India

Eastern Himalaya abuzz with ethnic revival

BY

The people of eastern Himalaya are turning ethnic politics to their advantage

Starting in 2009, eggs were declared as contraband items for almost three years by the government of the eastern Himalaya state of Sikkim, India.

Imposed at the height of the avian flu pandemic in 2009, the ban turned many ordinary people into temporary smugglers of poultry items—items sold less than 500 meters away from the official border between Sikkim and the Darjeeling district.

Although the ban was never officially lifted, the administration now permits the entry of eggs into the state. Since then new items have entered the list of contraband goods, such as flavoured betel nut and tobacco-based mouth freshener, which—just like the eggs—continue to be consumed, facilitated by the existence of a different set of rules and an open border between Sikkim and Darjeeling.

The eastern Himalaya is a geographically, ethnically and culturally contiguous area stretching from eastern Nepal, Sikkim, Darjeeling Hills—the areas that are the focus of this article—and Bhutan to Arunachal Pradesh. Historical and cultural contact within the area prevailed before and after the coming of political borders in the eighteenth century.

Borders were crucial in determining the political history of the region, but just like the contraband eggs, there has always been an uninterrupted exchange of people, ideas and even political trends across them, which is evident through the near simultaneous evocation of ethnic identity as political identity.

Procession in Gurung ethnic clothes, east Nepal. Photo: Mona Chettri

The rich cultural history of peoples of the region incorporates a political history, shaped by the ethnic identity of various groups who occupied different positions within the matrix of hierarchy and power under feudal systems like Sikkim’s and east Nepal’s and colonial systems like Darjeeling’s.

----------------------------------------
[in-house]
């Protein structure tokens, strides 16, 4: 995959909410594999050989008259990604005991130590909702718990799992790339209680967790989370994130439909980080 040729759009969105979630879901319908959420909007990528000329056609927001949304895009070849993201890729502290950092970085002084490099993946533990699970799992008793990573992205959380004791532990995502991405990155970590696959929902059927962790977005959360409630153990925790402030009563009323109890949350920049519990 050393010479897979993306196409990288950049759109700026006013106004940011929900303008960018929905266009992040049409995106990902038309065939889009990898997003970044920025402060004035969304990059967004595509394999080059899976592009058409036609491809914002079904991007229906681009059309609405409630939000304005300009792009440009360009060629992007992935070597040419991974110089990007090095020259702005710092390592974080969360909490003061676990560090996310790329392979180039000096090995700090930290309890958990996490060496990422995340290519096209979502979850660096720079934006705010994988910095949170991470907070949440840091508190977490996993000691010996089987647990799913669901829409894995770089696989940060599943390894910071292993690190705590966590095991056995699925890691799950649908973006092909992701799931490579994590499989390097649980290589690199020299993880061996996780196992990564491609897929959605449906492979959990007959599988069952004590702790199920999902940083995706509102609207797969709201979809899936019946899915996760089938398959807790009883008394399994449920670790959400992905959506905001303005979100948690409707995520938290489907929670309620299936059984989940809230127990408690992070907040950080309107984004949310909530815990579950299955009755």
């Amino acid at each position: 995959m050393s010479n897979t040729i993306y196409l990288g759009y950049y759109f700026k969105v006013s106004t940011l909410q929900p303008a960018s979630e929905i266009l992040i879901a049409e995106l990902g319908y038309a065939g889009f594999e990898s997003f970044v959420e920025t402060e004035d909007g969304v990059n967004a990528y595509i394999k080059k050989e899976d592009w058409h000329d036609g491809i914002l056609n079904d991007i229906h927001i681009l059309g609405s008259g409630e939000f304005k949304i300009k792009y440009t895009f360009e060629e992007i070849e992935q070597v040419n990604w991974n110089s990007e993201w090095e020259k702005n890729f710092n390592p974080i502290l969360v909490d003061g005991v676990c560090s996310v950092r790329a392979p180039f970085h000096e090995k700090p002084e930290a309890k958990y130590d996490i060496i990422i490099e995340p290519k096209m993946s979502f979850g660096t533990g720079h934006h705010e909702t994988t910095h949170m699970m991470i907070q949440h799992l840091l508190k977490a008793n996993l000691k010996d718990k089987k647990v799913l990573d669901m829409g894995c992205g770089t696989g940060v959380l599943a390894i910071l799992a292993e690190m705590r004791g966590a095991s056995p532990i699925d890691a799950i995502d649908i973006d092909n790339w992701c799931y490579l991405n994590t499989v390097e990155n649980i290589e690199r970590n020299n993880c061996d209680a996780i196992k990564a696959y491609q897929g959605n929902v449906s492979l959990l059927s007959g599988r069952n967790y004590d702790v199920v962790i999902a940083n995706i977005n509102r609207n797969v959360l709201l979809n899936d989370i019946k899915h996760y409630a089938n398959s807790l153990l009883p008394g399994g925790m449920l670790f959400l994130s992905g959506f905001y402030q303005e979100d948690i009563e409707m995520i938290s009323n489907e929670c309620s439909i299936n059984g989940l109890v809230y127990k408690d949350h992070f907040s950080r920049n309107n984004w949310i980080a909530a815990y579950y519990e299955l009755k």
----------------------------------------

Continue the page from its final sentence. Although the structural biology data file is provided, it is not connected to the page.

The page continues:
The continued persistence of ethnicity in regional politics is best evinced by the contagious wave of revitalisation and politicisation of ethnic identity—or at least the tangible aspects of it—of different ethnic groups subsumed under the larger Nepali category, a trans-border ethnolinguistic group spread across the eastern Himalayan borderland.

The aim of ethnic politics and activism is to create channels to facilitate a better dialogue with the state for increased control or access to public and developmental goods. Demand for a separate homeland for the Gorkhas of India, ethnic federalism in Nepal and recognition as Scheduled Tribes (ST) in Sikkim are dependent on the successful articulation of an exclusive, essentialised notion of ethnic culture which fits around the parameters that have been defined or approved by the state. For instance, most ethnic groups vying to be recognised as ST in Sikkim have to satisfy a long list of state-defined criteria that emphasise non-Hindu religious belief system, socio-economic backwardness and distinctive culture.

In 2008, an ethnic dress code was enforced in Darjeeling for three months with the sole purpose of exhibiting the tangible culture of the Gorkhas to tourists. In eastern Nepal, the Limbu ethnic group’s claim on land and other natural resources is based on their successful cultural reproduction of their indigenous history with strong emphasis on visible, material differences from other ethnic groups.

The prolific success of ethnic politics in the eastern Himalaya has made political actors and elites out of a wide spectrum of ordinary people who previously might not have thought of their actions as political at all